The use of battery systems for onboard energy storage is an attractive alternative for many shipping segments, both from an economic perspective with significant potential for cost savings, but also from an environmental, regulatory and societal perspective. However, the safety of battery-powered ships must be ensured. One critical aspect is the ability to deliver, at any time during operations, the power demand for safe and reliable propulsion, maneuvering and operation. Failure to do this may lead to intolerable accidents with severe consequences. Thus, a reliable estimation and prediction of the available energy stored in the battery at any time is of paramount importance.
One of the objectives of this project is to develop data-driven methods for prognostics of battery systems and to provide means for verifying the battery state of health (SoH) based on real-time sensor measurements. Currently, such validation is based on an annual capacity test, which has several limitations. The test typically requires the ship to be taken temporarily out of service and it is believed that more accurate and reliable estimates of SoH can be obtained based on continuous sensor measurements so that variability in loads, temperatures and depth of discharge can be taken into account.
Operational data are needed, and these will be collected in the project from ships in operation, and reliable and secure strategies for data collection, storage and sharing will be addressed. Moreover, additional insight will be obtained from laboratory testing under variable conditions. Focus will be on aspects related to battery systems for cruise ships, including battery lifetimes, replacement strategies, life cycle assessment and shore connection procedures. The project will set new standards for reliability and lifetime prognostics and deliver recommendations and give input to standards, recommended practices and class rules and main project results and findings will be reported in scientific publications.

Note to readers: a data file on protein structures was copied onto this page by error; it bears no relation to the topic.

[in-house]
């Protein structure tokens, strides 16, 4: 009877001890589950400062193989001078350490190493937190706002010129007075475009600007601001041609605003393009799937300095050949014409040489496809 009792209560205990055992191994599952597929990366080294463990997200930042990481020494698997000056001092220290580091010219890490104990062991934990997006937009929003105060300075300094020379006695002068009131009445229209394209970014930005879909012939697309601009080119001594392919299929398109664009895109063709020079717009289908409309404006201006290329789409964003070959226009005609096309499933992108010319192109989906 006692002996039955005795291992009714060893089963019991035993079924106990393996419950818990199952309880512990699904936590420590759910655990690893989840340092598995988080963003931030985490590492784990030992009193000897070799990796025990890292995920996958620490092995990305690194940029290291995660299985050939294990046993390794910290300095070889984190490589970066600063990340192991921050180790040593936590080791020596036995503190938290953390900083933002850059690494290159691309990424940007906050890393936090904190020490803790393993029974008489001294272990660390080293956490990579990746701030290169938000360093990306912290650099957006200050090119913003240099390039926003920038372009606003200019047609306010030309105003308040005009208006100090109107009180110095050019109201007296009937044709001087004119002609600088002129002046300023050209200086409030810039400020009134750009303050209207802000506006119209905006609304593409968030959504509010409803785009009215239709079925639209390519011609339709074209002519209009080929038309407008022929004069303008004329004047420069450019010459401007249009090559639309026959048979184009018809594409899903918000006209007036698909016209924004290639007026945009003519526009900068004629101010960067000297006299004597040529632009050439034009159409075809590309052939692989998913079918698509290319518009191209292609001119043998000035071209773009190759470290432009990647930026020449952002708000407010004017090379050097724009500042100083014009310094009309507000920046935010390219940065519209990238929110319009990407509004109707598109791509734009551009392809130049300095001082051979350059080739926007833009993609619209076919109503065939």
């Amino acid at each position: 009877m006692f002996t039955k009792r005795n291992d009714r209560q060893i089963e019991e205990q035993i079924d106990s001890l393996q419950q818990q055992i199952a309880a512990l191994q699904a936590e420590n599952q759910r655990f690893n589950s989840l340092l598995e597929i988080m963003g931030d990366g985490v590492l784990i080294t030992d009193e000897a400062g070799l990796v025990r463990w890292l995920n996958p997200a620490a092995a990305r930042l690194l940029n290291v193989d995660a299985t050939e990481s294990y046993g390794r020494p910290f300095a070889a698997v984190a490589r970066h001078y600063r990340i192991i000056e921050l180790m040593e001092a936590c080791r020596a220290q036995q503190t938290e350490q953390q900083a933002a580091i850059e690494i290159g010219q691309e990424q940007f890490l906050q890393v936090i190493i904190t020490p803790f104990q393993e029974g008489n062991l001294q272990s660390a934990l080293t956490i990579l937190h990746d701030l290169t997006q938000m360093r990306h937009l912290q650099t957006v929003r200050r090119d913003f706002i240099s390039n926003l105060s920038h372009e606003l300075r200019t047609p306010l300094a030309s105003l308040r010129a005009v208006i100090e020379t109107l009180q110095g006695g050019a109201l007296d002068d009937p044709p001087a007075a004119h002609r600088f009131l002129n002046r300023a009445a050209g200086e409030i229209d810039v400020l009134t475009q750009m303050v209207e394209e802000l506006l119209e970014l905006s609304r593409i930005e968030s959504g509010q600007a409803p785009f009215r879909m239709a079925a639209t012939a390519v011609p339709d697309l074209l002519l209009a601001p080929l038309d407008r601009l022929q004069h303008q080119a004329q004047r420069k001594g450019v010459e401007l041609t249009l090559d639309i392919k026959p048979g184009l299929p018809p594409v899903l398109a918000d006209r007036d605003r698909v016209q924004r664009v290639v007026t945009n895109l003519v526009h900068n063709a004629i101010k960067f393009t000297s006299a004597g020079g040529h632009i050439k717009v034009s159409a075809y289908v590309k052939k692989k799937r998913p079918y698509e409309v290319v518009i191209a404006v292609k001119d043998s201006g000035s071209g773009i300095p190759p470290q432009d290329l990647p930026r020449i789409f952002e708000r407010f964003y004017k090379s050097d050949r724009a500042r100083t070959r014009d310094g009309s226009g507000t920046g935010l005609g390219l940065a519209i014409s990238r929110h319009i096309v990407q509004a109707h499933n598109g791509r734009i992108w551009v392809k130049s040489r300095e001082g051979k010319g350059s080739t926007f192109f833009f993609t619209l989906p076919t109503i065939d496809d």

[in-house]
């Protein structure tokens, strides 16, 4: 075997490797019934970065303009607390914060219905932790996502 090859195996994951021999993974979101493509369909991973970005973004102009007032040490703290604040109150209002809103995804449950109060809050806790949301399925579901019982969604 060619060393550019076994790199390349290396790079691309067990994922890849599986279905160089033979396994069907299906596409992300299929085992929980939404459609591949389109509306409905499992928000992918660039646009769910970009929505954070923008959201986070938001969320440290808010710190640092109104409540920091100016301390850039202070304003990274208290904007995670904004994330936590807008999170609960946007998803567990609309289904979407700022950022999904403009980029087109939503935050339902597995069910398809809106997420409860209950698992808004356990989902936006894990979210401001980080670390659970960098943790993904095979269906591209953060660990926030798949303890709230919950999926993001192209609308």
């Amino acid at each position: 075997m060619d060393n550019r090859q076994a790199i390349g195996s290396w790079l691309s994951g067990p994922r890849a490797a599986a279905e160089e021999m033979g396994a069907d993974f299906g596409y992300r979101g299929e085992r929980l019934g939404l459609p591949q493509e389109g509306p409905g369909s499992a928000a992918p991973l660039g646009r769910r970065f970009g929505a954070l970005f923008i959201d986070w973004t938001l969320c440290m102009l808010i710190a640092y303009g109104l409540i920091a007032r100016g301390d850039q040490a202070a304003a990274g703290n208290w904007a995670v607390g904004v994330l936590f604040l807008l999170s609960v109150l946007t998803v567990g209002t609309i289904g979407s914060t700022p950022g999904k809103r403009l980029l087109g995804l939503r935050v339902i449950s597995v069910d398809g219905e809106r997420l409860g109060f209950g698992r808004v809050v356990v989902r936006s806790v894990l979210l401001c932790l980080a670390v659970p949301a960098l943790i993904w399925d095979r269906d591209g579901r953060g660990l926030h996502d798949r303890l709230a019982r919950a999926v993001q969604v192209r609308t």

The main objective of this project is to explore and develop data-driven approaches for modelling the SoH in real-time or near-real-time to facilitate real-time monitoring of state of degradation of batteries onboard ships. The idea is that continuous sensor data measuring relevant parameters such as temperatures, and discharge rates as well as impedance behavior and increase, provide useful information about the operating history of the battery system that can be used to model and forecast the degradation and thereby also the SoH at any time.
DDD-BATMAN is funded by the MarTERA partners Research Council of Norway (RCN) and German Federal Ministry of Economic Affairs and Energy (BMWi).
Dr Erik Vanem, DNV GL, Norway
DNV GL, Large scale enterprise, Norway
Fraunhofer ISE, Research institute, Germany
Corvus Energy, SME, Norway
Carnival Maritime, Large scale enterprise, Germany